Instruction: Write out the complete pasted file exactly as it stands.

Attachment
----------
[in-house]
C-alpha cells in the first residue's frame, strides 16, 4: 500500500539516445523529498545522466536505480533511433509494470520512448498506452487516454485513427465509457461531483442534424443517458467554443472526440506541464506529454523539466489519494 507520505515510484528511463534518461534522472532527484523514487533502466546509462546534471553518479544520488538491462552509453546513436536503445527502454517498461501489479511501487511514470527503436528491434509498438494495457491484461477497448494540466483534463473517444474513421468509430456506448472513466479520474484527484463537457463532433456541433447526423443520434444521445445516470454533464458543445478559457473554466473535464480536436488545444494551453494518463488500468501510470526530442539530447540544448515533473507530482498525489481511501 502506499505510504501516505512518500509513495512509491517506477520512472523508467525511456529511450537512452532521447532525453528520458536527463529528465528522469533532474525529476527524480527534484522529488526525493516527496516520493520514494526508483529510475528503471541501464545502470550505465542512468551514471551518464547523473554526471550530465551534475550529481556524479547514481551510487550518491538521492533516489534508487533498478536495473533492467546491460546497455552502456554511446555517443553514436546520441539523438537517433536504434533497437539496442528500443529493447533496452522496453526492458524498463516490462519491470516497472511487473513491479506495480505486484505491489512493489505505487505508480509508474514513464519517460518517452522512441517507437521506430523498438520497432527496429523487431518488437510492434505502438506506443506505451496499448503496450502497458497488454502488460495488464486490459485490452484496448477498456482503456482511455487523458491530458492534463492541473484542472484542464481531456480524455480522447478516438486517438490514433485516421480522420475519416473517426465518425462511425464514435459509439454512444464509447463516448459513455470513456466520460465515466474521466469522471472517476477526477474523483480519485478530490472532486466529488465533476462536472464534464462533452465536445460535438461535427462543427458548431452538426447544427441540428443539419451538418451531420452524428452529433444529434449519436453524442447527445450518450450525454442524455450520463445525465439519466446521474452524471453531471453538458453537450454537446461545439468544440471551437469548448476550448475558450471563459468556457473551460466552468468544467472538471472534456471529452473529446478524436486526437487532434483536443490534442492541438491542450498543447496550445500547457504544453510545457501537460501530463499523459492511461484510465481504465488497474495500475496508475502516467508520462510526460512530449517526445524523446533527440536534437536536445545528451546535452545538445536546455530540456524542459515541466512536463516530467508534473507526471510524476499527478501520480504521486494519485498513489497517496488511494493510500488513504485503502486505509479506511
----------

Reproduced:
[in-house]
C-alpha cells in the first residue's frame, strides 16, 4: 500500500539516445523529498545522466536505480533511433509494470520512448498506452487516454485513427465509457461531483442534424443517458467554443472526440506541464506529454523539466489519494 507520505515510484528511463534518461534522472532527484523514487533502466546509462546534471553518479544520488538491462552509453546513436536503445527502454517498461501489479511501487511514470527503436528491434509498438494495457491484461477497448494540466483534463473517444474513421468509430456506448472513466479520474484527484463537457463532433456541433447526423443520434444521445445516470454533464458543445478559457473554466473535464480536436488545444494551453494518463488500468501510470526530442539530447540544448515533473507530482498525489481511501 502506499505510504501516505512518500509513495512509491517506477520512472523508467525511456529511450537512452532521447532525453528520458536527463529528465528522469533532474525529476527524480527534484522529488526525493516527496516520493520514494526508483529510475528503471541501464545502470550505465542512468551514471551518464547523473554526471550530465551534475550529481556524479547514481551510487550518491538521492533516489534508487533498478536495473533492467546491460546497455552502456554511446555517443553514436546520441539523438537517433536504434533497437539496442528500443529493447533496452522496453526492458524498463516490462519491470516497472511487473513491479506495480505486484505491489512493489505505487505508480509508474514513464519517460518517452522512441517507437521506430523498438520497432527496429523487431518488437510492434505502438506506443506505451496499448503496450502497458497488454502488460495488464486490459485490452484496448477498456482503456482511455487523458491530458492534463492541473484542472484542464481531456480524455480522447478516438486517438490514433485516421480522420475519416473517426465518425462511425464514435459509439454512444464509447463516448459513455470513456466520460465515466474521466469522471472517476477526477474523483480519485478530490472532486466529488465533476462536472464534464462533452465536445460535438461535427462543427458548431452538426447544427441540428443539419451538418451531420452524428452529433444529434449519436453524442447527445450518450450525454442524455450520463445525465439519466446521474452524471453531471453538458453537450454537446461545439468544440471551437469548448476550448475558450471563459468556457473551460466552468468544467472538471472534456471529452473529446478524436486526437487532434483536443490534442492541438491542450498543447496550445500547457504544453510545457501537460501530463499523459492511461484510465481504465488497474495500475496508475502516467508520462510526460512530449517526445524523446533527440536534437536536445545528451546535452545538445536546455530540456524542459515541466512536463516530467508534473507526471510524476499527478501520480504521486494519485498513489497517496488511494493510500488513504485503502486505509479506511